Texas

What might Austin’s I-35 “close and stitch” program look like?

AUSTIN (KXAN) — The Austin Mobility Committee received an update Jan. 19 on the city’s Our Future 35 Cap and Stitch program, which is being implemented in conjunction with the Texas Department of Transportation’s Interstate 35 Expansion Project near downtown.

The presentation presented the program schedule, potential sources of funding, and showed what a possible cap and stitch assembly in Austin might look like. With construction on the I-35 TxDOT extension set to begin as early as mid-2024, the city said Our Future 35 is in preparation for a 2025 plug and stitch design so they can be built alongside the roadway widening.

What are caps and seams?

Mike Trimble, director of the Corridor Program Office in Austin, described caps as deck spaces that can host parks, public spaces, or other public spaces above dreary highway lanes. Stitches are widened east–west crossings that may include bike and pedestrian lanes.

A typical example of the Texas cap and stitch project mentioned here is Clyde Warren Park in Dallas.

In terms of construction, Trimble said city departments are working on coordinating the location of utility lines or any additional engineering elements that will be required in the roof design. As for whether it would be possible to remove the front roads and close the entire project over the depressed highway, Trimble said it would be difficult given the design elements within the expansion.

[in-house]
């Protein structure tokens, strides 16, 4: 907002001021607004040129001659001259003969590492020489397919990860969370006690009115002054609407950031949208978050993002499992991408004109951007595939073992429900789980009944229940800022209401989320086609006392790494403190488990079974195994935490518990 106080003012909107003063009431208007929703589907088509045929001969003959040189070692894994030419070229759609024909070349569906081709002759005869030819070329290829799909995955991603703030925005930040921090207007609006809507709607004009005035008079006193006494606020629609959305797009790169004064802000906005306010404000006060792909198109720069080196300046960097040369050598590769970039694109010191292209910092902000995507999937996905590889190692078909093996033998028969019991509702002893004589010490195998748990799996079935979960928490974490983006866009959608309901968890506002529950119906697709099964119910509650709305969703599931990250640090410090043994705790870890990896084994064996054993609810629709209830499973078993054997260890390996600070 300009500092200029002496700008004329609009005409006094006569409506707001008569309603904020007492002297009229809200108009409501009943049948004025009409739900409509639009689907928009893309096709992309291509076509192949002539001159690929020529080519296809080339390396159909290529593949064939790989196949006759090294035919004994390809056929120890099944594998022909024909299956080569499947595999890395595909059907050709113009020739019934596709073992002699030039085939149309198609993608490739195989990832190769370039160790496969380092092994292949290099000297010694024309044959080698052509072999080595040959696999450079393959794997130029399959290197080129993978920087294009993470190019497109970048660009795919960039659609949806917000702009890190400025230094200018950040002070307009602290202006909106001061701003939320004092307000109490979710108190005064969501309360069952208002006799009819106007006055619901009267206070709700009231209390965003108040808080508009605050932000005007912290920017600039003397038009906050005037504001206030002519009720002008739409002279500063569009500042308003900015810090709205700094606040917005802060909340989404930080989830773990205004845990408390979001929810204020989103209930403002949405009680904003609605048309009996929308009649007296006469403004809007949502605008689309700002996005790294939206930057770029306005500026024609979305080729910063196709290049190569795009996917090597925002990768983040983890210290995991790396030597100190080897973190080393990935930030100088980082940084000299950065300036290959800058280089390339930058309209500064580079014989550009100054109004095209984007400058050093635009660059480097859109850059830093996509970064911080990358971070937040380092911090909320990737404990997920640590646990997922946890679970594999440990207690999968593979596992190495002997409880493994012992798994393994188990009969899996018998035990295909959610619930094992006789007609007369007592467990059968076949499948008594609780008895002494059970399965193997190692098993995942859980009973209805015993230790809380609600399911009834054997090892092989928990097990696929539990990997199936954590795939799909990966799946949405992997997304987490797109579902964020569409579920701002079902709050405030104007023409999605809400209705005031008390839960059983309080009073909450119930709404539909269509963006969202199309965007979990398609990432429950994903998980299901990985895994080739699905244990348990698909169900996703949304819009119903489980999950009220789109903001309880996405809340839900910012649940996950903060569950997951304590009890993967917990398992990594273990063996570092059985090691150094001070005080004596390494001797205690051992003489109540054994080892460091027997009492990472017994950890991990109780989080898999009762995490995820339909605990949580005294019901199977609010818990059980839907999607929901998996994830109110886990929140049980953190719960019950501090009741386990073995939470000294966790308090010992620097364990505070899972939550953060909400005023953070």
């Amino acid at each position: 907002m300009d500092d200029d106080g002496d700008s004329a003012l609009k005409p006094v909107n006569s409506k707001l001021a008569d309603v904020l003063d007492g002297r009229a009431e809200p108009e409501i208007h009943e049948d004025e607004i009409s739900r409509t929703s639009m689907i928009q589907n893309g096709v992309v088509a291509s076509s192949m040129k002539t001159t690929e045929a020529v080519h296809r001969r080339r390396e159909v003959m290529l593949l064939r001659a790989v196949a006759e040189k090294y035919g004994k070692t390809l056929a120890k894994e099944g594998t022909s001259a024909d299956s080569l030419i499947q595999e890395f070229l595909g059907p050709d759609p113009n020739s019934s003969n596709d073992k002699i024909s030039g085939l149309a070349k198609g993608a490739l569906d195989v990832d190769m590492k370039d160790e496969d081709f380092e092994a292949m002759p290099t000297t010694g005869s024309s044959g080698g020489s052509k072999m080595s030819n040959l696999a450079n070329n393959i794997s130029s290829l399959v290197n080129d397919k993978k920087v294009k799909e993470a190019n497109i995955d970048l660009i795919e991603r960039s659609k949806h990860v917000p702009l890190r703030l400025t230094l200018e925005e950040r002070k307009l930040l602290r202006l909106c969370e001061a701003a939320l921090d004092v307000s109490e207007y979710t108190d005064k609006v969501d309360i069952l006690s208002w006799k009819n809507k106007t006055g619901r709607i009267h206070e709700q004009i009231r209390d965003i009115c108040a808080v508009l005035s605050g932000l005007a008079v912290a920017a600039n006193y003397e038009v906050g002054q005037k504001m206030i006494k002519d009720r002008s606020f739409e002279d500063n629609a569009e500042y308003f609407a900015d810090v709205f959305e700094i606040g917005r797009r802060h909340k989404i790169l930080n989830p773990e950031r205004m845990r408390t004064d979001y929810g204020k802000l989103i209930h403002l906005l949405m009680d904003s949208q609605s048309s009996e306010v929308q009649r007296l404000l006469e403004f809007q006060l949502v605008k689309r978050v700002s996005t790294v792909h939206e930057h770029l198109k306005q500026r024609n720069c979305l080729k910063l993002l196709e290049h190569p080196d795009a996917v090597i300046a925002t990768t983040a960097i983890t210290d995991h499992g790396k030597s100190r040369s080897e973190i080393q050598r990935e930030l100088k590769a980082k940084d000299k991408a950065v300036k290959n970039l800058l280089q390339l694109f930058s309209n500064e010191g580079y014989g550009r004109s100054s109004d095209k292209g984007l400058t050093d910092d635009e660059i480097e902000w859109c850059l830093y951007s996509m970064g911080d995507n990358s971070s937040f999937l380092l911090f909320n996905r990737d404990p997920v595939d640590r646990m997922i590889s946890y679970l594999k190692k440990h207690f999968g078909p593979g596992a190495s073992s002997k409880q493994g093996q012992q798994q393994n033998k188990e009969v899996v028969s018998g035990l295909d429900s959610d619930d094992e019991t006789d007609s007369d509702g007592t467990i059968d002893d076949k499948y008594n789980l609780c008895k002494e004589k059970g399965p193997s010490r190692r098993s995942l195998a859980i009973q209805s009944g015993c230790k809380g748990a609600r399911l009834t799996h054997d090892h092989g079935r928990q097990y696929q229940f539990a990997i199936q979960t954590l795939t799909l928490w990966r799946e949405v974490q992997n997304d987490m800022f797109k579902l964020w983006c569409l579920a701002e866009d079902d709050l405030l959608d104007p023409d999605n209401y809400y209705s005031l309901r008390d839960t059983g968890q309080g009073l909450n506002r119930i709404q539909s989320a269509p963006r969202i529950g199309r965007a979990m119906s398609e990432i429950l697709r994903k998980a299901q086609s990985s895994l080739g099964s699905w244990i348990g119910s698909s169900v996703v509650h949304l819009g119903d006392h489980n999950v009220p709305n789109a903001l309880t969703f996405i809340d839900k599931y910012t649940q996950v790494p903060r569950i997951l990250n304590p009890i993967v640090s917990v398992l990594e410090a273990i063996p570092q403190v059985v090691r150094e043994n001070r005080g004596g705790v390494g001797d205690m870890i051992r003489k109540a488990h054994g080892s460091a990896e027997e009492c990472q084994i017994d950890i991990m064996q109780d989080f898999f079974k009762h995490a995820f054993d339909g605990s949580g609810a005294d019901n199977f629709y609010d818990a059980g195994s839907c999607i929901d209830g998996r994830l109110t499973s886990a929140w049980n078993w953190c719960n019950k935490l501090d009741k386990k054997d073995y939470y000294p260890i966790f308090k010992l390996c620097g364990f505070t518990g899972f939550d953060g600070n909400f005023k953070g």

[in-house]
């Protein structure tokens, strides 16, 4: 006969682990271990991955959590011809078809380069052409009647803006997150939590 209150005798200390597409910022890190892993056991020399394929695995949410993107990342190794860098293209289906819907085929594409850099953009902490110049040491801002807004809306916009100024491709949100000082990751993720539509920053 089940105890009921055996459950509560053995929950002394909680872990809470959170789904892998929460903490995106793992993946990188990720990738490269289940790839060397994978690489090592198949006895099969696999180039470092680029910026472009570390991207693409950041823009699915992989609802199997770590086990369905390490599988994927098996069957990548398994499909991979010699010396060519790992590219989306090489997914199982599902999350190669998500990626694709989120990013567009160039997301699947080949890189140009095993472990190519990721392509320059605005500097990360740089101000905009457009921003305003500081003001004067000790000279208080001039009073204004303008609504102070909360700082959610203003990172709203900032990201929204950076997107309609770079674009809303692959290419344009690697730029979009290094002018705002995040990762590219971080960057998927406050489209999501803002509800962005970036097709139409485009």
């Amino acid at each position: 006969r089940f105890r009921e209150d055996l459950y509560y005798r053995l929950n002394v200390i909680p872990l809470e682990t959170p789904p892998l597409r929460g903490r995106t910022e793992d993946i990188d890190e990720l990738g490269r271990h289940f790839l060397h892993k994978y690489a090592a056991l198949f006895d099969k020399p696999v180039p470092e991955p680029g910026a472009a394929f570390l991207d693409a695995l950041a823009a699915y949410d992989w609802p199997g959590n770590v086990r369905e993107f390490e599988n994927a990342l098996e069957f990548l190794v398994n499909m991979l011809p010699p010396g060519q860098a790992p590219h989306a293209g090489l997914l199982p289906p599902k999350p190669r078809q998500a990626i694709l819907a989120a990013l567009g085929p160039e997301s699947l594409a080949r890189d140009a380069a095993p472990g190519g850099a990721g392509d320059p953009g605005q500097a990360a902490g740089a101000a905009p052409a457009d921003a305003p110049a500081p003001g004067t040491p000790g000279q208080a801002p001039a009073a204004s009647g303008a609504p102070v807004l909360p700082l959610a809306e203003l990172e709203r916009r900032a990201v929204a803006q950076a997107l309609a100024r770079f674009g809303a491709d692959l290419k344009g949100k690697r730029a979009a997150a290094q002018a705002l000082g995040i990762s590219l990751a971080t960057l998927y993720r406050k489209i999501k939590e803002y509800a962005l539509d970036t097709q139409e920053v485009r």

What amenities can be provided in the Austin’s Cap and Stitch program?

Trimble told the committee that, as part of the Our Future 35 community engagement processes, key amenities that residents are calling for include trees, bike paths, jogging and walking paths, and shaded structures. Other responses spoke of a push for small retail and local businesses, art installations, playgrounds, and cultural facilities.

The top 10 desirable amenities included:

  • Trees
  • bike lanes
  • Running, walking paths
  • Basic comfort (navigation, seating, fountains, etc.)
  • Hue
  • Transit / mobile node
  • Noise suppression
  • Renewable energy production
  • Bicycle accessories (bike racks, storage spaces, bushings)
  • Small retail and local business

The city is working with the Austin Economic Development Corporation to help determine which specific capitalization and stitching features can benefit areas bordering I-35. As for what kind of infrastructure these domes can support, Trimble said the city is working with TxDOT to analyze the possible amenities the decks can support and how that load-bearing weight can shape design elements.

How is the Cap and Stitch program funded?

The Cap and Stitch program is not funded by the multi-billion dollar expansion of TxDOT. Instead, Trimble said the city is looking into federal grant and funding to match the city’s spending dollars on the project.

Similarly, Trimble said the city of Dallas has led the funding of its Klyde Warren Park capping program.

Project leaders have applied for a US Department of Transportation Community Reconnection Grant and are also awaiting technical assistance from the Department of Transportation’s Build America Bureau.

In late December, the city announced that Rep. Lloyd Doggett, D-Austin, received $1.5 million in federal dollars in community project funding to help cover some of the costs of the Cap and Stitch program.

Our Future 35 sees potential public-private partnerships and sponsorships as other potential sources of income.

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